A composite porous sheet may be configured to include a microporous membrane or a porous sheet made of a fibrous material as well as a functional layer laminated thereon. The composite porous sheet is preferable in that further functions can be imparted by the functional layer. In terms of imparting heat resistance, for example, the functional layer may be a porous layer made of a heat-resistant resin or a porous layer made of a heat-resistant resin and an inorganic filler. The heat-resistant resin may be one or more kinds of heat-resistant polymers selected from aromatic polyamide, polyimide, polyethersulfone, polysulfone, polyether ketone, and polyetherimide. As the inorganic filler, metal oxides such as alumina and metal hydroxides such as magnesium hydroxide can be preferably used. Incidentally, examples of compositing techniques include a method in which a microporous membrane or a porous sheet is coated with a functional layer, a method in which a microporous membrane or a porous sheet and a functional layer are joined together using an adhesive, and a method in which a microporous membrane or a porous sheet and a functional layer are bonded together by thermocompression.

In the invention, in terms of obtaining excellent dynamic properties and internal resistance, it is preferable that the porous substrate has a thickness within a range of 5 μm to 25 μm.

In terms of preventing short circuits in a battery and obtaining sufficient ion permeability, it is preferable that the porous substrate has a Gurley number (JIS P8117) within a range of 50 sec/100 cc to 800 sec/100 cc.

In terms of improving the production yield, it is preferable that the porous substrate has a puncture resistance of 300 g or more.

In the invention, it is preferable that the porous substrate has a thermal expansion coefficient of more than 0% and 10% or less in the width direction (TD direction) when heat-treated at 105° C. for 30 minutes. When the thermal expansion coefficient of the porous substrate in the width direction is within this range, the thermal expansion coefficient of the separator for a nonaqueous electrolyte battery in the width direction can be easily controlled to be more than 0% and 10% or less.

The lower limit of the thermal expansion coefficient of the porous substrate in the width direction is more preferably 0.5% or more, still more preferably 0.8% or more, and particularly preferably 1% or more. The upper limit of the thermal expansion coefficient of the porous substrate in the width direction is more preferably 8% or less, still more preferably 5% or less, yet more preferably 3% or less, and particularly preferably 2% or less.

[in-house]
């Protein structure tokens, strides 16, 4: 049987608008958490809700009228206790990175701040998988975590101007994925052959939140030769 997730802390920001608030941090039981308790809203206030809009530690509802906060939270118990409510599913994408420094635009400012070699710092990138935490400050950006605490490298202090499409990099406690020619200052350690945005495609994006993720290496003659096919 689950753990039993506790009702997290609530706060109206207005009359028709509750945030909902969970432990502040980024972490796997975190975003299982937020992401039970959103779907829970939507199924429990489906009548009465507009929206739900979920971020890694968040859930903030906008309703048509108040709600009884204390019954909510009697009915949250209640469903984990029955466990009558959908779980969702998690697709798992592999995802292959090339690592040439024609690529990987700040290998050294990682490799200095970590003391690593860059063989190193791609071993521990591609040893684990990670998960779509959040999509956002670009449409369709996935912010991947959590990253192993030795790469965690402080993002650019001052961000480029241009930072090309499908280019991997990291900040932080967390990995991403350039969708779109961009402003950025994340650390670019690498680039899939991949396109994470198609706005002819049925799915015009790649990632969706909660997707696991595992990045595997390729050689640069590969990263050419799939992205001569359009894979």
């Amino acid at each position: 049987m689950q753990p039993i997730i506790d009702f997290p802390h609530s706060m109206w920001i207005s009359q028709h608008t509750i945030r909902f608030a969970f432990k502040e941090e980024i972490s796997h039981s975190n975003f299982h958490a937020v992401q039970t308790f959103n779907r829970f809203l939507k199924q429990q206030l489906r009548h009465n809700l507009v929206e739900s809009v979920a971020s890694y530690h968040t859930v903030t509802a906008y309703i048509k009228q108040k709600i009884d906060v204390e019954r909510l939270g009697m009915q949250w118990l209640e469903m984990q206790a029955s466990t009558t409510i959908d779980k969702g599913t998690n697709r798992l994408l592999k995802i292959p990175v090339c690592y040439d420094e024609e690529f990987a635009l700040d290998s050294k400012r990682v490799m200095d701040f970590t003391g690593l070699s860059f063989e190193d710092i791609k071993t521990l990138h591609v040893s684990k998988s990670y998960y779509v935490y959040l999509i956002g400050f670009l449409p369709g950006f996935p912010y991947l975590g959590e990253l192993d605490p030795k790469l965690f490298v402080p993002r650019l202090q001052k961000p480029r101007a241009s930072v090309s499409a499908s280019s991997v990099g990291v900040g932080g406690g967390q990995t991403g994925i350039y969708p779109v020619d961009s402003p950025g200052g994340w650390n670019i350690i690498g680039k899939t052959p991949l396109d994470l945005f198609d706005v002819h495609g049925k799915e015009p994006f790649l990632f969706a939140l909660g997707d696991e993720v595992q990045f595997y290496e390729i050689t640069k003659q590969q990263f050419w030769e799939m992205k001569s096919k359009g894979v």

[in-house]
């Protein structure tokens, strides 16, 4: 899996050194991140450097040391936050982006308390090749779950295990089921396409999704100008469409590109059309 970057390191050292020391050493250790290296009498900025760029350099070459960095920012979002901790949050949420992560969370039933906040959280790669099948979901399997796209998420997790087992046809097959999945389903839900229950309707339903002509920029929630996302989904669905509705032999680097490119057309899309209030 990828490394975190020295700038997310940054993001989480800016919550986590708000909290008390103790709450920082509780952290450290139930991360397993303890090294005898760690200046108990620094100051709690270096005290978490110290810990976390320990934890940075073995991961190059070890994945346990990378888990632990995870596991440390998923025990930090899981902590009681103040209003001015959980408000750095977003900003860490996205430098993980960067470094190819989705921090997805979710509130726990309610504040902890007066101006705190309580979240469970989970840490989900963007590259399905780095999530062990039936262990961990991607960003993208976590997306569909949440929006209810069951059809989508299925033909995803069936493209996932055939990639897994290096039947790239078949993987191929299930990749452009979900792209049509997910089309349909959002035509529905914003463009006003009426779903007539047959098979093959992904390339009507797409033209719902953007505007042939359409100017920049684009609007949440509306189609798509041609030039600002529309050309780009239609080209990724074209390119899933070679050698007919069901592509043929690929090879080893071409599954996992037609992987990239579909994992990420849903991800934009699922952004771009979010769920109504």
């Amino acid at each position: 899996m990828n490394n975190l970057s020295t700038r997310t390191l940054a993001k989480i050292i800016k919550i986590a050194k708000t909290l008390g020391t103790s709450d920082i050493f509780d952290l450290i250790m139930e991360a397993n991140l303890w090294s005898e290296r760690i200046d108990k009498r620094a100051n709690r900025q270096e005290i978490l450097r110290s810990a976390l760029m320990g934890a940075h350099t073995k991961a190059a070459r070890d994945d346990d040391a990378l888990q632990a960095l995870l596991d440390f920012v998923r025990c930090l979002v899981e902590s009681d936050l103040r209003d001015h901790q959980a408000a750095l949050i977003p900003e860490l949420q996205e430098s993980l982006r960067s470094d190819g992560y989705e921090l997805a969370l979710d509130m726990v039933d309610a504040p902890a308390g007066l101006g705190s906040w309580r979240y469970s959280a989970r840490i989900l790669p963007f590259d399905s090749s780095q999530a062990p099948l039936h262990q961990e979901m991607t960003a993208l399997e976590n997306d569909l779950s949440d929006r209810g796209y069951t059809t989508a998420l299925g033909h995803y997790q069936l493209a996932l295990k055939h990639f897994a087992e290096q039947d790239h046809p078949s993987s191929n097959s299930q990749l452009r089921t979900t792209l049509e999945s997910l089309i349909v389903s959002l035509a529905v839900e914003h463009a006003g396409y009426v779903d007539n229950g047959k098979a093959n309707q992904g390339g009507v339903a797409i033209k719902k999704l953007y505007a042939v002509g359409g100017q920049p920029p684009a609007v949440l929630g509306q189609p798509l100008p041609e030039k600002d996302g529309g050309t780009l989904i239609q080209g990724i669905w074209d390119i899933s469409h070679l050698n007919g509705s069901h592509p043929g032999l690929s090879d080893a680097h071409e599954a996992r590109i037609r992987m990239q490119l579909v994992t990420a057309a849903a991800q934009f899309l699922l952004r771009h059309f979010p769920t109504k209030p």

The thermal expansion coefficient (%) of the porous substrate in the width direction is determined by the same measurement method as the measurement method for the thermal expansion coefficient (%) of the separator for a nonaqueous electrolyte battery in the width direction.

As methods for controlling the thermal expansion coefficient of the porous substrate in the width direction, the selection of materials to be used for the porous substrate, the adjustment of stretching conditions, heat setting conditions, etc., and the like can be mentioned, for example. It is also possible to select a commercially available porous substrate that satisfies the above-mentioned thermal expansion coefficient in the width direction.

[Adhesive Porous Layer]

The adhesive porous layer in the invention is a layer having a large number of micropores inside and configured such that the micropores are connected to allow gas or liquid to pass from one side to the other side.

In addition, the adhesive porous layer in the invention is provided as the outermost layer(s) of the separator on one side or both sides of the porous substrate. When the separator and an electrode are stacked and hot-pressed, the adhesive porous layer can adhere to the electrode.

In terms of providing a battery with excellent cycle characteristics (capacity retention), it is preferable that the adhesive porous layer is present on both sides of the porous substrate rather than only one side. This is because when the adhesive porous layer is present on both sides of the porous substrate, both sides of the separator adhere well to both electrodes via the adhesive porous layer.

It is preferable that the total coat weight of the adhesive porous layer on both sides of the porous substrate is 1.0 g/m2 to 3.0 g/m2. Here, with respect to “the total coat weight on both sides of the porous substrate” of the adhesive porous layer, in the case where the adhesive porous layer is provided on one side of the porous substrate, it refers to the coat weight on one side, while in the case where the adhesive porous layer is provided on both sides of the porous substrate, it refers to the total of the coat weights on both sides.